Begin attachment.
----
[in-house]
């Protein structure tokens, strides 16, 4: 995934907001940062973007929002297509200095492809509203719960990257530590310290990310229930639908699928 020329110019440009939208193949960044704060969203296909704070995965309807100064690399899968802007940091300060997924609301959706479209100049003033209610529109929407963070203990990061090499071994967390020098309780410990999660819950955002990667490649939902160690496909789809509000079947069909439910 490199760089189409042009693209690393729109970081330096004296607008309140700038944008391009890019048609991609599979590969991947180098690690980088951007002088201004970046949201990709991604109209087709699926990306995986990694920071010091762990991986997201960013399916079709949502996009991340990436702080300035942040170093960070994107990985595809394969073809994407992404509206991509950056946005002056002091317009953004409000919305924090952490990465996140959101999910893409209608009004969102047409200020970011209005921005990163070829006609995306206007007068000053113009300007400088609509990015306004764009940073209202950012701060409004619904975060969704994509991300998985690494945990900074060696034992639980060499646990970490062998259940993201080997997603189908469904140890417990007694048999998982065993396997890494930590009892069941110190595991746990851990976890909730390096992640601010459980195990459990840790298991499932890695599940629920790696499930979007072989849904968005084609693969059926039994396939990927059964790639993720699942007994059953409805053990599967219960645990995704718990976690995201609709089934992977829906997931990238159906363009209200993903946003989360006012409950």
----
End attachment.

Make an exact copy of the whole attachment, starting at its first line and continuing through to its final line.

[in-house]
């Protein structure tokens, strides 16, 4: 995934907001940062973007929002297509200095492809509203719960990257530590310290990310229930639908699928 020329110019440009939208193949960044704060969203296909704070995965309807100064690399899968802007940091300060997924609301959706479209100049003033209610529109929407963070203990990061090499071994967390020098309780410990999660819950955002990667490649939902160690496909789809509000079947069909439910 490199760089189409042009693209690393729109970081330096004296607008309140700038944008391009890019048609991609599979590969991947180098690690980088951007002088201004970046949201990709991604109209087709699926990306995986990694920071010091762990991986997201960013399916079709949502996009991340990436702080300035942040170093960070994107990985595809394969073809994407992404509206991509950056946005002056002091317009953004409000919305924090952490990465996140959101999910893409209608009004969102047409200020970011209005921005990163070829006609995306206007007068000053113009300007400088609509990015306004764009940073209202950012701060409004619904975060969704994509991300998985690494945990900074060696034992639980060499646990970490062998259940993201080997997603189908469904140890417990007694048999998982065993396997890494930590009892069941110190595991746990851990976890909730390096992640601010459980195990459990840790298991499932890695599940629920790696499930979007072989849904968005084609693969059926039994396939990927059964790639993720699942007994059953409805053990599967219960645990995704718990976690995201609709089934992977829906997931990238159906363009209200993903946003989360006012409950």